Your Own Car

The number of cars they own is something that many couples decide to cut in half in retirement. They think when they retire, they won’t be commuting to their jobs anymore and won’t use their cars as much. They try to simplify and go down to one. But I would think before you do that because having a car really offers freedom and flexibility. You can get up and go when you want to and you don’t have to plan around your partner’s schedule. It can work, to have just one car, but at least for the first few years, think about keeping two and maintaining your freedom and flexibility.

Emergency Fund

This is something that most people have before retirement, but once they get to retirement, they get rid of it. I can see the rationale behind not having an emergency fund in retirement because you’re starting to take withdrawals and maybe you’ve set up your bucket strategy. But, it still it makes sense to have an emergency fund separate from your retirement income strategy.

The emergency fund is really just for the unexpected, the unplanned things. Whereas your retirement income plan is planned out for the regular expenses that are going to be occurring, if an emergency does happen, it’s less likely to impact your plan if you’ve got that set-aside money in the emergency fund. So having three to six months of expenses set aside is still a good idea in retirement.

Enroll in College

This last point is also related to fitness, but it’s not physical fitness, it’s more mental fitness. Many local colleges, or you can find an online college, offer classes specifically for seniors at a very affordable rate. Curiosity really is the fountain of youth and, and staying challenged after your career is important for a healthy brain. So, finding the courses or topics that interest you could be a good idea. You might even meet people who are interested in the same in things as you and start to increase social ties to other people.

Seven Things Happy Retirees Do Well

When I talk to clients after a year of retirement, I get one of two answers. Some say it’s going great and they’re really enjoying an amazing stage of life. Others say it kind of stinks. They thought they’d be having a lot more fun with their free time. That they’d be enjoying it but really, they’re bored and it doesn’t feel right.

I’m not sharing this to scare you, but because I really want you to think about your retirement. If you’re going to make it the best stage of your life, you’re going to have to think about it. Now, we both know that retirement isn’t just figuring out the money side of things. That’s important, but it’s actually easier to figure out the money side than the non-financial things. At Streamline, we have been doing this for 22 years and have it, we believe, down to a science. We know that once we start monitoring and running the income system and the investment system, it brings a lot of peace of mind for clients.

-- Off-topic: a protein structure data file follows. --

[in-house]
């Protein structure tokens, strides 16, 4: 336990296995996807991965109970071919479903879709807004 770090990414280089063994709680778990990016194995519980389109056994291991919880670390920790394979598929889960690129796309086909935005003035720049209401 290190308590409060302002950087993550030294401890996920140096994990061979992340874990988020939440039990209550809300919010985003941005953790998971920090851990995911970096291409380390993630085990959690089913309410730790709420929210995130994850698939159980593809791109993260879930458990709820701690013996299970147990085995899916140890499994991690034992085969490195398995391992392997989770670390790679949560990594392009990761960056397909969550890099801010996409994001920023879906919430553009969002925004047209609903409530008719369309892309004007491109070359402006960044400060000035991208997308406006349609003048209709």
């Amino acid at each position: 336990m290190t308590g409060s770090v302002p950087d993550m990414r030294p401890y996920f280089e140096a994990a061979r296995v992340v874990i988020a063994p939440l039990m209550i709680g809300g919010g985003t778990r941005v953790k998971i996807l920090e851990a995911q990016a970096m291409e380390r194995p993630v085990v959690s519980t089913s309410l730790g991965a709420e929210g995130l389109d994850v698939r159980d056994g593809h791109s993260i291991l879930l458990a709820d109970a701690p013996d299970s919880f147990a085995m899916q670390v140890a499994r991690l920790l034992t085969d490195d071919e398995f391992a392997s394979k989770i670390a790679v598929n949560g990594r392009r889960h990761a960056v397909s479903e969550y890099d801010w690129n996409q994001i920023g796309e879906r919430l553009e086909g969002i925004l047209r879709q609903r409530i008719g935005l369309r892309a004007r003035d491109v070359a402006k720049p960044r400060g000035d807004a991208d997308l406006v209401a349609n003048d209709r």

But why are some clients–who don’t have to worry about the money side of things anymore–happy, and some are unhappy?

In this post, I’m going to share seven things that I’m seeing in people who are successful and happy retirees. These are things that they are doing to enjoy retirement and live their life to the fullest.

Make a Non-financial Retirement Plan

The happiest retirees take dedicated time before their retirement date to think through how they want to spend their time. Maybe you’re thinking, I’ll just do whatever I want. I’ve got freedom now and that’s all that really matters to me. But be careful.

There are five stages of retirement and the third one is actually kind of a let-down stage. It’s when many people fall into a slight depression. The honeymoon phase of retirement is over and they’re starting to feel like they don’t have direction or purpose in life. This happens because work used to be their main source of purpose and meaning for the day or for their week. Also, work was the main source of social activity and now connections are less a part of their lives.

Here’s the good news: some people get to retirement and because they spent a little time on the financial-planning side of things, they continue to increase their contentment level and their happiness levels. That’s what I want for you! So here are a few questions to think about:

  • What can you do in retirement that you can’t do now?
  • What are the top three most important things in your life right now?

This second question will help you get clear on your values. Once your values are clear, money decisions actually become easier. We have seen this first hand. I wrote a short guidebook on how to find your purpose in retirement. Click here to access it.

Set Up Power of Attorney and a Trust or Will

This sounds boring, but if you can do it, you will have less burden on your mind. You can sleep better at night because you removed the worry of the unexpected. Removing burden from our clients’ shoulders is one of the core motivators behind what we do at Streamline. Having your Power of Attorney set for medical and property, and the rights wills and trusts set up for your financial situation, allows you to know that if something unexpected happens, your financial life will still continue to run appropriately.

You might be thinking that when you die you don’t really care what happens next. But what if you’re still alive but unable to act on your own behalf? Within the last year I have seen three clients decline mentally to the point where they are not able to manage their own affairs. Having the trusts and POAs set up make it easier on their family. So, consider talking to an attorney and seeing what makes the most sense for you.

Make Health a Priority